nection with the fisheries in Thunder bay. There is a peared the criminal intent arose afterward, and re

channel between it and the mainland of about 13 feet sulted in a simple embezzlement of the money; and

of depth of water, but the main channel used in navithat the making of the blue slips was equivalent to

gation to and from the city of Alpena, which is situafalse entries in books, and the Windsor case had set

ted upon the bay, lies north-east of the island. tled the law in England as to that; that though the

The defendant at the time of the grievances comcourt was inclined to the opinion that even then the

plained of was the lessee, and in possession of Sulphur acts charged were forgery within the treaty,the Wind

island. He had been for some time engaged in the sor decision demonstrated that to extradite Tully to

business of fishing in Thunder bay, in front of lands England would be an idle ceremony. The remarks of

owned or leased by him, and claimed that by virtue of Judge Brown that no English case since the Windsor

his lessor being the owner of Sulphur island, he was the case had been brought to his attention leads to the

proprietor of the soil under the water in front thereof, conclusion that he was not aware of the case of Regina and controlled the right of fishing in those waters by v. Ritson, supra.

means of trap-nets, which cannot be used without the There was never at any time a proposition to obtain

aid of stakes or poles driven in the ground. The the extradition of Eno on the charge of forgery in

plaintiff is also a fisherman, and sometime in June, making false deposit or loan slips or false entries, of which there were many; these were proveu to show a

* 19 N, W. Rep. 103.

to be what they were not;" that is, genuine cashier's ERROR

[ocr errors][ocr errors][ocr errors][ocr errors]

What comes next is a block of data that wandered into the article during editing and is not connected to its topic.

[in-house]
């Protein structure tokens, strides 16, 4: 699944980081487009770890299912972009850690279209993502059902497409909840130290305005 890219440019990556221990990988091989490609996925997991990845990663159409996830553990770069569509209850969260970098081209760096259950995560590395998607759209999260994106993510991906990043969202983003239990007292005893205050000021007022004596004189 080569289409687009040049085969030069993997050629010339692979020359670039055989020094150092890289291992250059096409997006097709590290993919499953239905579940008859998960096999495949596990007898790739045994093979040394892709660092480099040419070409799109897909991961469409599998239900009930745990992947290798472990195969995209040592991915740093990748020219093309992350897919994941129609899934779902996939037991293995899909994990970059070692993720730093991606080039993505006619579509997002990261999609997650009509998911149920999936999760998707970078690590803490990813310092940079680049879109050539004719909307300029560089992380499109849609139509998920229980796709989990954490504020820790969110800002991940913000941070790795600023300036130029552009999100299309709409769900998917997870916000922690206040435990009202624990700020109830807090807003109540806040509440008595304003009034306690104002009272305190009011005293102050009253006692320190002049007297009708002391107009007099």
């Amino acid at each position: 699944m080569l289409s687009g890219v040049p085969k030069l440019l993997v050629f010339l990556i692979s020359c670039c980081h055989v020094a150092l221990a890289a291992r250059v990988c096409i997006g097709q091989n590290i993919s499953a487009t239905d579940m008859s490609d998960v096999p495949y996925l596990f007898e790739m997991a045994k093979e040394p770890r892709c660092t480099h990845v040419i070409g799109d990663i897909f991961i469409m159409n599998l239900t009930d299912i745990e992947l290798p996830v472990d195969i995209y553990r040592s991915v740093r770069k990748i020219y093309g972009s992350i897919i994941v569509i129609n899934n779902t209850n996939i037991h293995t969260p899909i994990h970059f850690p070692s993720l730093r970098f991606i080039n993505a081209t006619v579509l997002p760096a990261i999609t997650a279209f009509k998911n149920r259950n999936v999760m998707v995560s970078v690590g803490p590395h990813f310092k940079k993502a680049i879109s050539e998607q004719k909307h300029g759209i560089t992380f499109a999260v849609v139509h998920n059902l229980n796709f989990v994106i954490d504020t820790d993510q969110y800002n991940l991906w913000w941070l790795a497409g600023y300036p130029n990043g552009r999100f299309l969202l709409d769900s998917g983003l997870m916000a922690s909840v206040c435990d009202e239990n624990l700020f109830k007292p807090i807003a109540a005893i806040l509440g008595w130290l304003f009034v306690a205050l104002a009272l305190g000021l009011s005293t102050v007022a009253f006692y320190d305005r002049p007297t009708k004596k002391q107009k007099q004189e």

1882, caused stakes to be driven in Thunder bay, com- the part thereof mentioned, every subject of the realm meucing about a mile east of Sulpbur islavd, and had, and of right ought to have, the right and privi. thence continued eastward for a distance of about 160 lege of fishing, and that in the exercise of that right rods, for the purpose of affixing thereto trap-nets ho committed the trespass complained of. The plaintfor fishing. The depth of water where the stake near- iff claimed the right to fish through a royal grant from est the island was driven was 26 or 27 feet, and where Charles II, in 1660, and another in 1661 of the right to those were driven the furthest from the island the fish in Lough Neagh. No evidence had been given of depth of water was 36 or 37 feet. The defendant also forfeiture, or escheat, or other source of title in the proceeded to drive stakes near those driven by the king. Lord Cairus said: “The crown has no de Jure plaintiff, and notified the plaintiff to take up and re- right to soil or fisheries of a lough like Lough Neagh." move those placed there by him, but he refused, and He then proceeds to describe Lough Neagh as "the the defendant pulled them up, and they floated away longest inland lake in the United Kingdom, and one of and were lost. The plaintiff brought trespass and re- the largest in Europe. It is from 14 to 16 miles long, and covered.